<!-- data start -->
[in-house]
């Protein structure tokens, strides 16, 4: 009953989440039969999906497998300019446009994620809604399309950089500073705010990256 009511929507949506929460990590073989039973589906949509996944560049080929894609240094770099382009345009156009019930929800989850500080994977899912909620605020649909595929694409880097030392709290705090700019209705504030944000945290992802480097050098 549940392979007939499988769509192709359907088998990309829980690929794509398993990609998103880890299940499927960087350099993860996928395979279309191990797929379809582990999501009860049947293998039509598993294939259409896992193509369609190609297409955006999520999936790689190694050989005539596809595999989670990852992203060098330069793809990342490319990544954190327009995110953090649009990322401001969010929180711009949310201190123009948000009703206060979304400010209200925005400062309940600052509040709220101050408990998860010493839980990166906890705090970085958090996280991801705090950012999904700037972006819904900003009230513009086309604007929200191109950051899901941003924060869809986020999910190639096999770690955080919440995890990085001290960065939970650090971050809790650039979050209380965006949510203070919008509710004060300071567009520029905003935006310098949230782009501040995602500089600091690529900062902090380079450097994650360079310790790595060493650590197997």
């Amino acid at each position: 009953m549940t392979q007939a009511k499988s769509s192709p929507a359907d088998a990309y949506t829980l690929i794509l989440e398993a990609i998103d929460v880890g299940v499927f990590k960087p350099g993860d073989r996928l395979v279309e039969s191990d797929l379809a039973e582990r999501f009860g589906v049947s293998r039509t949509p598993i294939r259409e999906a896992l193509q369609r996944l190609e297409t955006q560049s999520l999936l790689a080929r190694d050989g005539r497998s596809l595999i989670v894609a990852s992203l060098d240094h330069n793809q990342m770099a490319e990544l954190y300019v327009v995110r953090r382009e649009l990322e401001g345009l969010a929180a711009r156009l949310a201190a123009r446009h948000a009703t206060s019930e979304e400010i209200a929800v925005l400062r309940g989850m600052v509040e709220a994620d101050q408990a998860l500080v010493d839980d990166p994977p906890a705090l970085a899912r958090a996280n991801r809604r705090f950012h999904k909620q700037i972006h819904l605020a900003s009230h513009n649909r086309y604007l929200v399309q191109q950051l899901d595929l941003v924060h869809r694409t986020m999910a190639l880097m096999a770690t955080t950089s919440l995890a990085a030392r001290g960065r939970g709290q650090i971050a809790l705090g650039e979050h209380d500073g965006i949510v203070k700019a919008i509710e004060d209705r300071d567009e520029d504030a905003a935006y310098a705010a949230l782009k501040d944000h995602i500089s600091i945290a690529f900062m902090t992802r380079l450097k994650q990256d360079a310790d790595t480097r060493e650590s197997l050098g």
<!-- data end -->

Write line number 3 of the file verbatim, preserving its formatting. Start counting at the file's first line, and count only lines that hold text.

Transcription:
């Amino acid at each position: 009953m549940t392979q007939a009511k499988s769509s192709p929507a359907d088998a990309y949506t829980l690929i794509l989440e398993a990609i998103d929460v880890g299940v499927f990590k960087p350099g993860d073989r996928l395979v279309e039969s191990d797929l379809a039973e582990r999501f009860g589906v049947s293998r039509t949509p598993i294939r259409e999906a896992l193509q369609r996944l190609e297409t955006q560049s999520l999936l790689a080929r190694d050989g005539r497998s596809l595999i989670v894609a990852s992203l060098d240094h330069n793809q990342m770099a490319e990544l954190y300019v327009v995110r953090r382009e649009l990322e401001g345009l969010a929180a711009r156009l949310a201190a123009r446009h948000a009703t206060s019930e979304e400010i209200a929800v925005l400062r309940g989850m600052v509040e709220a994620d101050q408990a998860l500080v010493d839980d990166p994977p906890a705090l970085a899912r958090a996280n991801r809604r705090f950012h999904k909620q700037i972006h819904l605020a900003s009230h513009n649909r086309y604007l929200v399309q191109q950051l899901d595929l941003v924060h869809r694409t986020m999910a190639l880097m096999a770690t955080t950089s919440l995890a990085a030392r001290g960065r939970g709290q650090i971050a809790l705090g650039e979050h209380d500073g965006i949510v203070k700019a919008i509710e004060d209705r300071d567009e520029d504030a905003a935006y310098a705010a949230l782009k501040d944000h995602i500089s600091i945290a690529f900062m902090t992802r380079l450097k994650q990256d360079a310790d790595t480097r060493e650590s197997l050098g």